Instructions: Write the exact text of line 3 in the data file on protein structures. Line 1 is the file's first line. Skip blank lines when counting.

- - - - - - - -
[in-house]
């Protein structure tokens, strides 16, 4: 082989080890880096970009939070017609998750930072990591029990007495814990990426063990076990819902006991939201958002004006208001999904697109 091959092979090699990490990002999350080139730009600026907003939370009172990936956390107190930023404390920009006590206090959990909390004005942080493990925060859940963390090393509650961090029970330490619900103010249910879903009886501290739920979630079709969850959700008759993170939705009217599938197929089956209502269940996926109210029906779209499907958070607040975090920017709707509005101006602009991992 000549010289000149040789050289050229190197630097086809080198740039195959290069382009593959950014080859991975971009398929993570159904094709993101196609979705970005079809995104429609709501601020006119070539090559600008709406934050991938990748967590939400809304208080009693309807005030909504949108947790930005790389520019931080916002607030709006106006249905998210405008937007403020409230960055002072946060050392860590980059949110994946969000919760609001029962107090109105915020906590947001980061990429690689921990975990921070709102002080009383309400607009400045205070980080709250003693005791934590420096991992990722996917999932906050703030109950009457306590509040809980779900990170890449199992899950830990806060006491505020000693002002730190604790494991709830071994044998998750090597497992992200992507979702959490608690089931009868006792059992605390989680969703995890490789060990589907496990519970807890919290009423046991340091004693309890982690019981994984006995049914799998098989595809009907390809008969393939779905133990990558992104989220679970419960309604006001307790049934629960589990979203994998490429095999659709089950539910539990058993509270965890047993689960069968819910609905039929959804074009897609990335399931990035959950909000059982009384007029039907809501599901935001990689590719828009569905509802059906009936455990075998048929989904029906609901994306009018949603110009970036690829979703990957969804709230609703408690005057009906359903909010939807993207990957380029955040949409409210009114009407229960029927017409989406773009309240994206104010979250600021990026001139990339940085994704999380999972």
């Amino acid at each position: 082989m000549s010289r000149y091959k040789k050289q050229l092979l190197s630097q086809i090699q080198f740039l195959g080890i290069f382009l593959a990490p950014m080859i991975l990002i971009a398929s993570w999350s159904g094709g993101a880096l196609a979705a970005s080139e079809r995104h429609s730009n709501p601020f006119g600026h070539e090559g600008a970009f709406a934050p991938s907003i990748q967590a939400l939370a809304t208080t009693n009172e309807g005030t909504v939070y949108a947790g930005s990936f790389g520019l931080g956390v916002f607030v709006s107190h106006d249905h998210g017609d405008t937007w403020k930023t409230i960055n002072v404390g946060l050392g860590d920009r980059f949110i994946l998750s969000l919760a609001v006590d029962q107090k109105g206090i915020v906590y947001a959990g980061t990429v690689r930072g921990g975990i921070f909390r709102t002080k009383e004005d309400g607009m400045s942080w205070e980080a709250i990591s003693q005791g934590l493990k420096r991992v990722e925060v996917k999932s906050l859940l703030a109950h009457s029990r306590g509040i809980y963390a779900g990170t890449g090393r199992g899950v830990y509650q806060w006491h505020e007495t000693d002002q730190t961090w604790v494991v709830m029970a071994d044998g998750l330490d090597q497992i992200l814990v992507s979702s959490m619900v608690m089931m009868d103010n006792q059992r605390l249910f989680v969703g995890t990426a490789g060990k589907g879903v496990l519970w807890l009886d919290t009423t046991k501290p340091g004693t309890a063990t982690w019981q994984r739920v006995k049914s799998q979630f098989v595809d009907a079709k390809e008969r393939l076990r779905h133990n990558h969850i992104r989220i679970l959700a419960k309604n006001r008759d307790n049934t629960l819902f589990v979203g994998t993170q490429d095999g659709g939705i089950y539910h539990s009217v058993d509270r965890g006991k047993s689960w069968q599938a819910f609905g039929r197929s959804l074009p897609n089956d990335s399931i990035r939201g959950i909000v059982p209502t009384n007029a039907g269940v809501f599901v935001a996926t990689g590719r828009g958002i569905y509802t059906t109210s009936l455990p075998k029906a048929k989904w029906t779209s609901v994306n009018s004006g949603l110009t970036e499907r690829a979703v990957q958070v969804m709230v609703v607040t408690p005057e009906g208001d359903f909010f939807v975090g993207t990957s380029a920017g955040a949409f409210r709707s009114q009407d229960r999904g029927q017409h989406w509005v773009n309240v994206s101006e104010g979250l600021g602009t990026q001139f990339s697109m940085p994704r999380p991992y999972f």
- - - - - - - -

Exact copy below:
């Amino acid at each position: 082989m000549s010289r000149y091959k040789k050289q050229l092979l190197s630097q086809i090699q080198f740039l195959g080890i290069f382009l593959a990490p950014m080859i991975l990002i971009a398929s993570w999350s159904g094709g993101a880096l196609a979705a970005s080139e079809r995104h429609s730009n709501p601020f006119g600026h070539e090559g600008a970009f709406a934050p991938s907003i990748q967590a939400l939370a809304t208080t009693n009172e309807g005030t909504v939070y949108a947790g930005s990936f790389g520019l931080g956390v916002f607030v709006s107190h106006d249905h998210g017609d405008t937007w403020k930023t409230i960055n002072v404390g946060l050392g860590d920009r980059f949110i994946l998750s969000l919760a609001v006590d029962q107090k109105g206090i915020v906590y947001a959990g980061t990429v690689r930072g921990g975990i921070f909390r709102t002080k009383e004005d309400g607009m400045s942080w205070e980080a709250i990591s003693q005791g934590l493990k420096r991992v990722e925060v996917k999932s906050l859940l703030a109950h009457s029990r306590g509040i809980y963390a779900g990170t890449g090393r199992g899950v830990y509650q806060w006491h505020e007495t000693d002002q730190t961090w604790v494991v709830m029970a071994d044998g998750l330490d090597q497992i992200l814990v992507s979702s959490m619900v608690m089931m009868d103010n006792q059992r605390l249910f989680v969703g995890t990426a490789g060990k589907g879903v496990l519970w807890l009886d919290t009423t046991k501290p340091g004693t309890a063990t982690w019981q994984r739920v006995k049914s799998q979630f098989v595809d009907a079709k390809e008969r393939l076990r779905h133990n990558h969850i992104r989220i679970l959700a419960k309604n006001r008759d307790n049934t629960l819902f589990v979203g994998t993170q490429d095999g659709g939705i089950y539910h539990s009217v058993d509270r965890g006991k047993s689960w069968q599938a819910f609905g039929r197929s959804l074009p897609n089956d990335s399931i990035r939201g959950i909000v059982p209502t009384n007029a039907g269940v809501f599901v935001a996926t990689g590719r828009g958002i569905y509802t059906t109210s009936l455990p075998k029906a048929k989904w029906t779209s609901v994306n009018s004006g949603l110009t970036e499907r690829a979703v990957q958070v969804m709230v609703v607040t408690p005057e009906g208001d359903f909010f939807v975090g993207t990957s380029a920017g955040a949409f409210r709707s009114q009407d229960r999904g029927q017409h989406w509005v773009n309240v994206s101006e104010g979250l600021g602009t990026q001139f990339s697109m940085p994704r999380p991992y999972f």